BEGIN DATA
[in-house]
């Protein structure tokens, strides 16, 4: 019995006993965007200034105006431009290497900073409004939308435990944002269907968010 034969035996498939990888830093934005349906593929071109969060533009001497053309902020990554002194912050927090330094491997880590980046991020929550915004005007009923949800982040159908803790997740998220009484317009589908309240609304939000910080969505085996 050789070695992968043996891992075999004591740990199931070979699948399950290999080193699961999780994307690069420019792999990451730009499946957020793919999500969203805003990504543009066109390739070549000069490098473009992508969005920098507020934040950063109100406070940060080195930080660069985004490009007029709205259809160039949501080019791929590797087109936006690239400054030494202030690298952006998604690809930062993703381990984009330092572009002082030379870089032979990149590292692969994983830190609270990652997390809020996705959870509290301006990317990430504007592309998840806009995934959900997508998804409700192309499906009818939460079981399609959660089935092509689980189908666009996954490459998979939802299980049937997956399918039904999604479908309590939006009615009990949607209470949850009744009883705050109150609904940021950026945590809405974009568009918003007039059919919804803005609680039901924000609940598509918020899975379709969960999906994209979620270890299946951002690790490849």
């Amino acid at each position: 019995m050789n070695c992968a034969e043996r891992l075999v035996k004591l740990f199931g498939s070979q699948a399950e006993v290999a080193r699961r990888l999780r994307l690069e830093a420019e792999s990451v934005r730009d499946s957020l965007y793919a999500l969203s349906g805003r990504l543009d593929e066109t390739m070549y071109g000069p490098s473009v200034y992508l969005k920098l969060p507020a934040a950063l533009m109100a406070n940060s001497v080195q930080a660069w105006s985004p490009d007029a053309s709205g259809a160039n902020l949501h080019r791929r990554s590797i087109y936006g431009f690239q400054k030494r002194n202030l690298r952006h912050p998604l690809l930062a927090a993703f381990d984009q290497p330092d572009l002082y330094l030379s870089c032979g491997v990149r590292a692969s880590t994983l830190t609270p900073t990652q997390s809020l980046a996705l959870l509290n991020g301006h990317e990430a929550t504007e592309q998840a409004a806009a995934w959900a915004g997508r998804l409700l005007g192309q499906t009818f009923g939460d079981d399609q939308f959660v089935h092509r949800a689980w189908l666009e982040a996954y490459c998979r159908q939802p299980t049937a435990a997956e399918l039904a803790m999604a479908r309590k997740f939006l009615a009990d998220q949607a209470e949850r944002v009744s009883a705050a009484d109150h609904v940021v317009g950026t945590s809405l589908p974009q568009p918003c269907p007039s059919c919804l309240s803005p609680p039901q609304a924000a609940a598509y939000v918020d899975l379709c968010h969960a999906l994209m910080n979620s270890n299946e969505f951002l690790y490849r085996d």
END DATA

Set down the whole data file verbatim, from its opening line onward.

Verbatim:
[in-house]
């Protein structure tokens, strides 16, 4: 019995006993965007200034105006431009290497900073409004939308435990944002269907968010 034969035996498939990888830093934005349906593929071109969060533009001497053309902020990554002194912050927090330094491997880590980046991020929550915004005007009923949800982040159908803790997740998220009484317009589908309240609304939000910080969505085996 050789070695992968043996891992075999004591740990199931070979699948399950290999080193699961999780994307690069420019792999990451730009499946957020793919999500969203805003990504543009066109390739070549000069490098473009992508969005920098507020934040950063109100406070940060080195930080660069985004490009007029709205259809160039949501080019791929590797087109936006690239400054030494202030690298952006998604690809930062993703381990984009330092572009002082030379870089032979990149590292692969994983830190609270990652997390809020996705959870509290301006990317990430504007592309998840806009995934959900997508998804409700192309499906009818939460079981399609959660089935092509689980189908666009996954490459998979939802299980049937997956399918039904999604479908309590939006009615009990949607209470949850009744009883705050109150609904940021950026945590809405974009568009918003007039059919919804803005609680039901924000609940598509918020899975379709969960999906994209979620270890299946951002690790490849």
């Amino acid at each position: 019995m050789n070695c992968a034969e043996r891992l075999v035996k004591l740990f199931g498939s070979q699948a399950e006993v290999a080193r699961r990888l999780r994307l690069e830093a420019e792999s990451v934005r730009d499946s957020l965007y793919a999500l969203s349906g805003r990504l543009d593929e066109t390739m070549y071109g000069p490098s473009v200034y992508l969005k920098l969060p507020a934040a950063l533009m109100a406070n940060s001497v080195q930080a660069w105006s985004p490009d007029a053309s709205g259809a160039n902020l949501h080019r791929r990554s590797i087109y936006g431009f690239q400054k030494r002194n202030l690298r952006h912050p998604l690809l930062a927090a993703f381990d984009q290497p330092d572009l002082y330094l030379s870089c032979g491997v990149r590292a692969s880590t994983l830190t609270p900073t990652q997390s809020l980046a996705l959870l509290n991020g301006h990317e990430a929550t504007e592309q998840a409004a806009a995934w959900a915004g997508r998804l409700l005007g192309q499906t009818f009923g939460d079981d399609q939308f959660v089935h092509r949800a689980w189908l666009e982040a996954y490459c998979r159908q939802p299980t049937a435990a997956e399918l039904a803790m999604a479908r309590k997740f939006l009615a009990d998220q949607a209470e949850r944002v009744s009883a705050a009484d109150h609904v940021v317009g950026t945590s809405l589908p974009q568009p918003c269907p007039s059919c919804l309240s803005p609680p039901q609304a924000a609940a598509y939000v918020d899975l379709c968010h969960a999906l994209m910080n979620s270890n299946e969505f951002l690790y490849r085996d």